I submit for your consideration: the entire spectrum of religion-based violence, so much in evidence in our times, despite its apparent variety of forms and motives, is ultimately reducible and insuperably bound to the claim of “knowing” what “God” really wants.  That goes for the intergroup violence of war, exploitation and genocide … the interpersonal violence of family and gender … self-inflicted violence, … and violence toward other species and the environment.  Once that false constant — “God’s will” — is eliminated from the equation, the logic that comouflages the violence we perpetrate on others is refuted. That does not mean violence will disappear, but it eliminates one major reason why we don’t see what we are doing even when it is staring us in the face.

 Knowledge and unknowing

“Knowledge” is a critical category for human beings.  We use our knowledge and the logic of the antecendent and consequent events that can be inferred from that knowledge to defend ourselves in an impersonal universe.    

 The introduction of rational order into the welter of unconnected incoming data is critical to human psychological stability; it represents our control of an uncontrolled environment.  The animals have their instincts and their extraordinary bodies built for speed, strength and the mastery of an environmental niche.  We don’t.  We have only our minds and the representative imagery we generate about the world around us.  It has allowed us to transcend the limited habitats of the animals, but it has also meant that we are weaponless against the world except for our ability to imagine “what’s coming next” and adjust our labors accordingly.  Knowing “what’s coming next” is critical to our survival.  Religion claims to have “knowledge” about existence itself and its apparent loss in death — “what’s coming next” — and how to deal with it, so we can continue to “survive.”  Traditional Religion makes sense to us because it is the linear extension of the very same survival tactics we use everyday to stay alive and prepare for tomorrow.  Religion claims it “knows” … and that that “knowledge” is salvation.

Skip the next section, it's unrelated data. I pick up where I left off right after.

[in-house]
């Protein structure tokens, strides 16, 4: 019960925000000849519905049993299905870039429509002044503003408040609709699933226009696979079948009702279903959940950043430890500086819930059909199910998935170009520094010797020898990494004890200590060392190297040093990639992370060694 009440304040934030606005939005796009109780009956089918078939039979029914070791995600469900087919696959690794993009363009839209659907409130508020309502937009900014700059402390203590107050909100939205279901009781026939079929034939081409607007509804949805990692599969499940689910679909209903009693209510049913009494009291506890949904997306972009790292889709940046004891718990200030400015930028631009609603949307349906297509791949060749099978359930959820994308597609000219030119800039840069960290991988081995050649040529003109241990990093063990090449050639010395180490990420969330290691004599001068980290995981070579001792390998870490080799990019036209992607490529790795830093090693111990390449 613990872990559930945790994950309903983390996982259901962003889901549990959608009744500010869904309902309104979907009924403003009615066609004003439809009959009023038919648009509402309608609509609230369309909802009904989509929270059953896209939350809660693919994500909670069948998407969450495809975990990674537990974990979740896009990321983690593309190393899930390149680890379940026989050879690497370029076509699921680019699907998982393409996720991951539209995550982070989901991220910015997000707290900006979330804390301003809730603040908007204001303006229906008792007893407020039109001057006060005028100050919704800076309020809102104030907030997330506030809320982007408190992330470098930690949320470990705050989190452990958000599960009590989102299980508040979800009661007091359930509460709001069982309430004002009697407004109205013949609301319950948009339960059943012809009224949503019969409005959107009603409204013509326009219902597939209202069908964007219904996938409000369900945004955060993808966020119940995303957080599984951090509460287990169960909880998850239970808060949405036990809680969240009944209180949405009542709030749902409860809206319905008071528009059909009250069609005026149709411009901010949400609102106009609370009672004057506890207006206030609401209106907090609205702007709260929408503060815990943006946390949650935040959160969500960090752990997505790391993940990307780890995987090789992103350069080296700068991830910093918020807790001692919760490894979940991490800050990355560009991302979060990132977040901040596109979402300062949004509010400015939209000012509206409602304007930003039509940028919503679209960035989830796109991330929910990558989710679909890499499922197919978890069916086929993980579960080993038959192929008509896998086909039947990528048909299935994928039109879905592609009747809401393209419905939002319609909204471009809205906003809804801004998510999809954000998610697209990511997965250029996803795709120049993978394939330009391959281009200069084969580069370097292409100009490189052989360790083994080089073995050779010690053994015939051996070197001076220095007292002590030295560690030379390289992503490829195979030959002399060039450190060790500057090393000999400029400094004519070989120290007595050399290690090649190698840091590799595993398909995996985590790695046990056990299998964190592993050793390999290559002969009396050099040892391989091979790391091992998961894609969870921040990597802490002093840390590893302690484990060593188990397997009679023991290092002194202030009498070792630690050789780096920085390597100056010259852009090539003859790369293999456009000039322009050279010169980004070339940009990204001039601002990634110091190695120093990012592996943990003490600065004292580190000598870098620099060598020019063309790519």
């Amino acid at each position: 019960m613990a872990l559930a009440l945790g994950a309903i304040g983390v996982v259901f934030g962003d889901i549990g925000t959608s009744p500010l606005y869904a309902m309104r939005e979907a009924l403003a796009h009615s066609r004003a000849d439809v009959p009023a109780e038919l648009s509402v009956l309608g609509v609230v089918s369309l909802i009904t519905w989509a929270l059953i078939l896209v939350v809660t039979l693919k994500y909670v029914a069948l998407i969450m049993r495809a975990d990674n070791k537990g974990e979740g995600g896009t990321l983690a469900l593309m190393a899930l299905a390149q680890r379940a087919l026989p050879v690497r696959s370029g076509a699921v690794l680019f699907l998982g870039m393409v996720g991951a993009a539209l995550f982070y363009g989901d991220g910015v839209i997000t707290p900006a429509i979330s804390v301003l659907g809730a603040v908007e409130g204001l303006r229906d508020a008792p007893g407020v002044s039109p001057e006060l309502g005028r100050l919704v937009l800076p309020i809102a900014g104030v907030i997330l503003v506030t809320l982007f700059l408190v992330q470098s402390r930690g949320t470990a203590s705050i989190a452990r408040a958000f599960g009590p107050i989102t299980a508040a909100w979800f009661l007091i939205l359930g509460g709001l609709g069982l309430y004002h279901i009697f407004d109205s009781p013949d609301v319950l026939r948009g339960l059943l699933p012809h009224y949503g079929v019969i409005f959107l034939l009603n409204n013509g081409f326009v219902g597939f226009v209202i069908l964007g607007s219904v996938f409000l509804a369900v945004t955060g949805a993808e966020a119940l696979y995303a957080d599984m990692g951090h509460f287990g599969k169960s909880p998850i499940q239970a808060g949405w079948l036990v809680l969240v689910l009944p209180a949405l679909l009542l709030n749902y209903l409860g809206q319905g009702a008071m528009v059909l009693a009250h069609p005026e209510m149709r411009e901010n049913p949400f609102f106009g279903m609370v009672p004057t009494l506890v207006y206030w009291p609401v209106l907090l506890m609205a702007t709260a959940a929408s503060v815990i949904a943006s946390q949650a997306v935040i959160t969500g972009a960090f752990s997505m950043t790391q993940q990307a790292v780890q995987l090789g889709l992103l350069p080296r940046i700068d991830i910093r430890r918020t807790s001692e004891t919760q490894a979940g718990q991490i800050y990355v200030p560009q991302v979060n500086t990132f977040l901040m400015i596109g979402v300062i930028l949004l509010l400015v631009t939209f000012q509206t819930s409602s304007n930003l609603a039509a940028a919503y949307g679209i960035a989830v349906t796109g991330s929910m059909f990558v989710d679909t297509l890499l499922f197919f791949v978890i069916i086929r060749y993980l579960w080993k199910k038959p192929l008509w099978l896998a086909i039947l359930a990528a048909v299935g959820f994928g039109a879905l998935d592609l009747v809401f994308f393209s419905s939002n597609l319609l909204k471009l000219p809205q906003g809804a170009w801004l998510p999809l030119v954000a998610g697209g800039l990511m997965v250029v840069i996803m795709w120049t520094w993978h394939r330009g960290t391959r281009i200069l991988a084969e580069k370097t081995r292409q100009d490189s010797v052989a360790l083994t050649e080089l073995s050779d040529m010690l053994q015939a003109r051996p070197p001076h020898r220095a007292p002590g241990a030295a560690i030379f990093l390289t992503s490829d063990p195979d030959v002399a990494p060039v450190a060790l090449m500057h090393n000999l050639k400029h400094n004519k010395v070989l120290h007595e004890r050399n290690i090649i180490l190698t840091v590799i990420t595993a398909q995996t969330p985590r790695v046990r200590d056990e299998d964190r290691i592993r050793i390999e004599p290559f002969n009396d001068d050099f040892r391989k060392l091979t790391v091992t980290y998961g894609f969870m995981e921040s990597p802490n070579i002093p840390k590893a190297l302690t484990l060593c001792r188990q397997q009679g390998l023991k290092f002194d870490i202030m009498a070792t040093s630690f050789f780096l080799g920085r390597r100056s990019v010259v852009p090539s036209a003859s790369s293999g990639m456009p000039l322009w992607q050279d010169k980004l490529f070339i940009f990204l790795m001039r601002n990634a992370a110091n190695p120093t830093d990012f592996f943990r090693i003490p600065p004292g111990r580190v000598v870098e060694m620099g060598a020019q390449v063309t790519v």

A different kind of “religion” — one that claims that it cannot know God — necessarily runs counter to these traditional resolutions of human anguish provided by mainstream religion.   We call such religions apophatic, meaning that they say nothing about God.  They eschew “knowledge.”  In a sense, they can hardly be called religion at all, because the central dynamic on which they function is contrary if not contradictory to standard religion. Apophatic religions function on “unknowing” rather than “knowing” … on realization and understanding rather than “knowledge,” … and on autonomous self-actuation (compassion, justice and love — being “human”) rather than obedience to law, because they do not presume to know the “will of God.”